A 30-year-old man has died in Central Queensland with tests confirming he had COVID-19.
He’s the State’s 7th coronavirus-related death and it takes the national death toll to 103.
He’s the youngest person in Australia to die from the virus.
ARTICLE CONTINUES AFTER THIS ADVERTISEMENT
The man was found dead at a home in Blackwater, west of Rockhampton late yesterday afternoon.
Officials say the man had a “complicated medical history” which is being closely investigated.
His death has now been referred to the Coroner.
The man’s wife has also begun showing symptoms and is now in isolation at Rockhampton Hospital.
Paramedics and Police officers who attended the home have also been forced to self-isolate.
Premier Annastacia Palaszczuk says the man’s death is tragic.
“We extend our condolences and it’s a timely reminder for all Queenslanders that this COVID is real, it’s out there, and it has impacts on Queenslanders and in this case, we have lost another Queenslander today,” The Premier said.
Chief Health Officer Dr Jeanette Young says they don’t believe the man had travelled outside of Blackwater since February, but extensive contact tracing is now underway.
“We believe that he was at home for most of that time and we believe he’s had symptoms for several weeks, but that is the information that needs to be confirmed today,” Dr Young said.
Additional fever clinics are being set up in Blackwater and Emerald with anyone in those communities with symptoms urged to get tested immediately.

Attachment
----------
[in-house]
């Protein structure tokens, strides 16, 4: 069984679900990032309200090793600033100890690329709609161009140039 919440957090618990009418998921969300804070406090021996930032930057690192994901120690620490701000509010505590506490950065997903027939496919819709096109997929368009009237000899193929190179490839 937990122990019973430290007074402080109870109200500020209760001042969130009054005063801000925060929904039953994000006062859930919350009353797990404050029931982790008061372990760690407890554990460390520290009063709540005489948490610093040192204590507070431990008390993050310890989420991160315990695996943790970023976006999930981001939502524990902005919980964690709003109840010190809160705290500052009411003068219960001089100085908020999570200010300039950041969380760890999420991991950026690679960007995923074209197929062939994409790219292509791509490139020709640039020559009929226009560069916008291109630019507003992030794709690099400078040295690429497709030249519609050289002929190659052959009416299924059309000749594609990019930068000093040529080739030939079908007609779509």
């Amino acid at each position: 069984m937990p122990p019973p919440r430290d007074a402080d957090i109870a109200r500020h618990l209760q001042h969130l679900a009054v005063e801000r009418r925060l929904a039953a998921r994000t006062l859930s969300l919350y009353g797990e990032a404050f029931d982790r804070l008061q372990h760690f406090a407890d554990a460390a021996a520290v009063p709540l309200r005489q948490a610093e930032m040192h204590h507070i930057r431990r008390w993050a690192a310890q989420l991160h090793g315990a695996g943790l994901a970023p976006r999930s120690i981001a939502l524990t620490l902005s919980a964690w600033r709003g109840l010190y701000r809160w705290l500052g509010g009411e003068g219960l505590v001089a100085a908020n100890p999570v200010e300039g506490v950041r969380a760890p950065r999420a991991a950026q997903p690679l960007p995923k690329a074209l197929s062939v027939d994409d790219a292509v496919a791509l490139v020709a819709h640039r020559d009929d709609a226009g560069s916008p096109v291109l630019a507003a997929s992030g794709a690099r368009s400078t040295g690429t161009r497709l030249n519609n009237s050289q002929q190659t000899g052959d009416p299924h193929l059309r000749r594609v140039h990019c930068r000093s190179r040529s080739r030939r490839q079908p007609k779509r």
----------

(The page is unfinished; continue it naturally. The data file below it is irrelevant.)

Health Minister Steven Miles says the man’s death is a wake-up call for everyone, especially men.
“I know that men sometimes fob off their illnesses, they don’t go and get medical assistance, but it’s incredibly important right now that anyone with symptoms goes and gets tested,” Mr Miles said.
“It appears this gentleman who has passed away was ill for some time and did not get tested and so I want anyone, anyone in Queensland, who is unwell, to go and get tested today, especially if they’re from Blackwater or been in Blackwater.”
Dr Young says it’s also a reminder that COVID-19 affects people of all ages.
“We know that the majority of people who develop complications and all of the people to date in Queensland who
have died have been older people, but we know from overseas that it’s not a disease exclusively of older people.”
The State’s total number of COVID-19 cases is now at 1058 however just seven of those are still active.